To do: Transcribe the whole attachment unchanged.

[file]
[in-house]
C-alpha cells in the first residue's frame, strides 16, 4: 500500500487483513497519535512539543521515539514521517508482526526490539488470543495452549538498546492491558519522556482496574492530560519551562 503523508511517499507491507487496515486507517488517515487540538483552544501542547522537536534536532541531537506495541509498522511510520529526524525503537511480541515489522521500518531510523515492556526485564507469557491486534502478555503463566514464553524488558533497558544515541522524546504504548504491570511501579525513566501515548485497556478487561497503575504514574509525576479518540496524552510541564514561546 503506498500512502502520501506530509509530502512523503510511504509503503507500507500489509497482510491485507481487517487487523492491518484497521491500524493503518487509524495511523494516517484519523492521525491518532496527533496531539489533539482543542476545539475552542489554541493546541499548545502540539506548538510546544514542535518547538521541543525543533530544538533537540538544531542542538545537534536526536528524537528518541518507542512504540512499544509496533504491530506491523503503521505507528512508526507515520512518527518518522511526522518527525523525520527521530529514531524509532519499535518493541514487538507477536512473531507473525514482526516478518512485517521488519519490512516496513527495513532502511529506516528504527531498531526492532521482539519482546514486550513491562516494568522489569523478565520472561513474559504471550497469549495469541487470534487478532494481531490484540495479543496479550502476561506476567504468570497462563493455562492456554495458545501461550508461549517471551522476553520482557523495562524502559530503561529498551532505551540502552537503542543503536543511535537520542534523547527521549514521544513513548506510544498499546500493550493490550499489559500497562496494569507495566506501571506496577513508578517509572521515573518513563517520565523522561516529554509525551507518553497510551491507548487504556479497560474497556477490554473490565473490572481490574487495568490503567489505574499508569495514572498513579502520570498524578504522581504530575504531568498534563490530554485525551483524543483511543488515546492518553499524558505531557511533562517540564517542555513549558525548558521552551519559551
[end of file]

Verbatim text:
[in-house]
C-alpha cells in the first residue's frame, strides 16, 4: 500500500487483513497519535512539543521515539514521517508482526526490539488470543495452549538498546492491558519522556482496574492530560519551562 503523508511517499507491507487496515486507517488517515487540538483552544501542547522537536534536532541531537506495541509498522511510520529526524525503537511480541515489522521500518531510523515492556526485564507469557491486534502478555503463566514464553524488558533497558544515541522524546504504548504491570511501579525513566501515548485497556478487561497503575504514574509525576479518540496524552510541564514561546 503506498500512502502520501506530509509530502512523503510511504509503503507500507500489509497482510491485507481487517487487523492491518484497521491500524493503518487509524495511523494516517484519523492521525491518532496527533496531539489533539482543542476545539475552542489554541493546541499548545502540539506548538510546544514542535518547538521541543525543533530544538533537540538544531542542538545537534536526536528524537528518541518507542512504540512499544509496533504491530506491523503503521505507528512508526507515520512518527518518522511526522518527525523525520527521530529514531524509532519499535518493541514487538507477536512473531507473525514482526516478518512485517521488519519490512516496513527495513532502511529506516528504527531498531526492532521482539519482546514486550513491562516494568522489569523478565520472561513474559504471550497469549495469541487470534487478532494481531490484540495479543496479550502476561506476567504468570497462563493455562492456554495458545501461550508461549517471551522476553520482557523495562524502559530503561529498551532505551540502552537503542543503536543511535537520542534523547527521549514521544513513548506510544498499546500493550493490550499489559500497562496494569507495566506501571506496577513508578517509572521515573518513563517520565523522561516529554509525551507518553497510551491507548487504556479497560474497556477490554473490565473490572481490574487495568490503567489505574499508569495514572498513579502520570498524578504522581504530575504531568498534563490530554485525551483524543483511543488515546492518553499524558505531557511533562517540564517542555513549558525548558521552551519559551